CD-ROM Briefs: Must Today's High Tech Lawyers Wait Until the Playing Field Is Level?


Joanne M. Snow


VOL. XVII • Winter 1999 • NO. 2 (table of contents)

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17 John Marshall J. of Comp. & Info. Law 615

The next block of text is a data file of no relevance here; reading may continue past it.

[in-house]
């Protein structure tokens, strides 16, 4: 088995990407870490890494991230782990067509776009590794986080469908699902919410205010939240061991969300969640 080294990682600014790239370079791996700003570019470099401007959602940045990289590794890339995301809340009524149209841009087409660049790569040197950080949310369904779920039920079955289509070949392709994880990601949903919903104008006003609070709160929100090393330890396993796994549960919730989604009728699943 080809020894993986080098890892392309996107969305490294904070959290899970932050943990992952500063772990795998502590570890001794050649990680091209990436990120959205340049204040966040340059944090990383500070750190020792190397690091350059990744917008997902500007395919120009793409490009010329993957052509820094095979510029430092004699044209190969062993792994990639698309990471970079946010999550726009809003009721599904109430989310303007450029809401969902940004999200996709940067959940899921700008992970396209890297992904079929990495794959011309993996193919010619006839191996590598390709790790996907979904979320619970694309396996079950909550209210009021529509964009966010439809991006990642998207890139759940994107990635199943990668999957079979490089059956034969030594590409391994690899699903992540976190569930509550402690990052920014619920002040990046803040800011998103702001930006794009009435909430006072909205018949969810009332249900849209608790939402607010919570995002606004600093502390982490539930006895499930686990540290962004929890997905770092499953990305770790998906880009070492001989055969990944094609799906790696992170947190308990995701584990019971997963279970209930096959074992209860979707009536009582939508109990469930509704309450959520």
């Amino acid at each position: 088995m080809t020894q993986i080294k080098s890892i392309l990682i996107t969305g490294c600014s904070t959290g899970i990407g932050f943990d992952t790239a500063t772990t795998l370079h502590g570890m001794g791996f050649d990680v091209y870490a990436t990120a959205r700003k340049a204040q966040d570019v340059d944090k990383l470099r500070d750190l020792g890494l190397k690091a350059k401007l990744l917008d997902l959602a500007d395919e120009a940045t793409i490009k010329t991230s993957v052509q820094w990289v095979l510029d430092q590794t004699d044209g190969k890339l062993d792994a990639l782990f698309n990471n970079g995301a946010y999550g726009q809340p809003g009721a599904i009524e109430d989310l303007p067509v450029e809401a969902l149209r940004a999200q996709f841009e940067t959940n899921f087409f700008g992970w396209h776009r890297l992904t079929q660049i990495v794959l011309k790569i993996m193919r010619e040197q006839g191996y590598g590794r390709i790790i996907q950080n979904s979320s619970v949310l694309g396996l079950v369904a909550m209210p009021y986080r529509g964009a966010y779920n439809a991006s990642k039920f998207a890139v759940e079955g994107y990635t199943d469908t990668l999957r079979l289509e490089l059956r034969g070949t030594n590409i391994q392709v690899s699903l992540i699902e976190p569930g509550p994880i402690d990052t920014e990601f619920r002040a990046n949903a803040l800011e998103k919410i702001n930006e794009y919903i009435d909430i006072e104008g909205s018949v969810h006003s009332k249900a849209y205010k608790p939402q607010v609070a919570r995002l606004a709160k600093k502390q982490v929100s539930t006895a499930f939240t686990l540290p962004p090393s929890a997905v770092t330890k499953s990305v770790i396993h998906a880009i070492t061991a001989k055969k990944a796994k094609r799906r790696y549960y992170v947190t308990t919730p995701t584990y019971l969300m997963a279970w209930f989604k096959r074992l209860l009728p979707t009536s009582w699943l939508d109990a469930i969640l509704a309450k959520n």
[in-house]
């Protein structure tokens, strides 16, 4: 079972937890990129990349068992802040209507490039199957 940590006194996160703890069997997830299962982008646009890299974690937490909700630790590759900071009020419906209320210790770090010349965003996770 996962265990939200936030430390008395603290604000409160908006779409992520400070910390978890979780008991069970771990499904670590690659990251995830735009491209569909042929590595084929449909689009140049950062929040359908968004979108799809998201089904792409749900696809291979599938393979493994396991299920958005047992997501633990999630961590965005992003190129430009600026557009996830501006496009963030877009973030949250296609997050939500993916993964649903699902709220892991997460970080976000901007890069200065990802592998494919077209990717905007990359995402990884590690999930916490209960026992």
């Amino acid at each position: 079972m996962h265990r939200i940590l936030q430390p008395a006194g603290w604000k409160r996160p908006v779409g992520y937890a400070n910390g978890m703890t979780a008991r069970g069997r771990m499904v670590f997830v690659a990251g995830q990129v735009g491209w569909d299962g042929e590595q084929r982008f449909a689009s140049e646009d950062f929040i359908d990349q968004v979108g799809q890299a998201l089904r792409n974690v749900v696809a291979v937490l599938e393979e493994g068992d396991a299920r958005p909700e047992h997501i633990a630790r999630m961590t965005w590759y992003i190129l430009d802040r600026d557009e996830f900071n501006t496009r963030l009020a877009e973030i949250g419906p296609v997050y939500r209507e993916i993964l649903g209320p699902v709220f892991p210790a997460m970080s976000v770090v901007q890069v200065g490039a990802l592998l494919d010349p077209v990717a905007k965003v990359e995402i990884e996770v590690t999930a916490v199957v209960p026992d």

The CD-ROM has infiltrated every part of the legal profession, from research and learning aids to information storage. The newest technological advancement to enter the profession is the CD-ROM brief. In 1997, the first three CD-ROM briefs were filed with the federal judiciary, and the courts seem more than eager to continue their use. As with all new things, there are critics. Those opposed to CD-ROM briefs believe that they will adversely affect the standard of review, efficiency and finality of decisions in the trial and appellate courts and prejudice the less affluent. These concerns, however, are unfounded. The appellate courts have rules of procedure that they must follow and a new technological form of briefing is not going to change the rules. CD-ROM briefs contain nothing more than traditional briefs. The Administrative Office of the Courts believe that these new briefs will actually increase the efficiency of the court system and the "all-inclusive" content on CD-ROM briefs. As a result, CD-ROM briefs will allow the judges easy access to all relevant information, which allows them to make time-efficient, quality decisions lending to the finality of decisions. So far, CD-ROM briefs have given the Supreme Court justices a firsthand look at the material that they were ruling on; provided hyperlink text within the briefs that allowed the reader to immediately connect to cases, rules, transcripts and video taped evidence. In addition, the amount of storage space needed for appellate briefs has been reduced. The information revolution is continuing and the legal community needs to accept the benefits that technology has to offer. As clients become more technologically advanced, attorneys and the courts must follow if they are to provide proper advocacy and adjudication. Currently, the courts are sensitive to those in the profession who are not very technologically advanced but, as the community keeps moving towards bringing more and more technology into the courtroom, the whole profession is going to have to follow.

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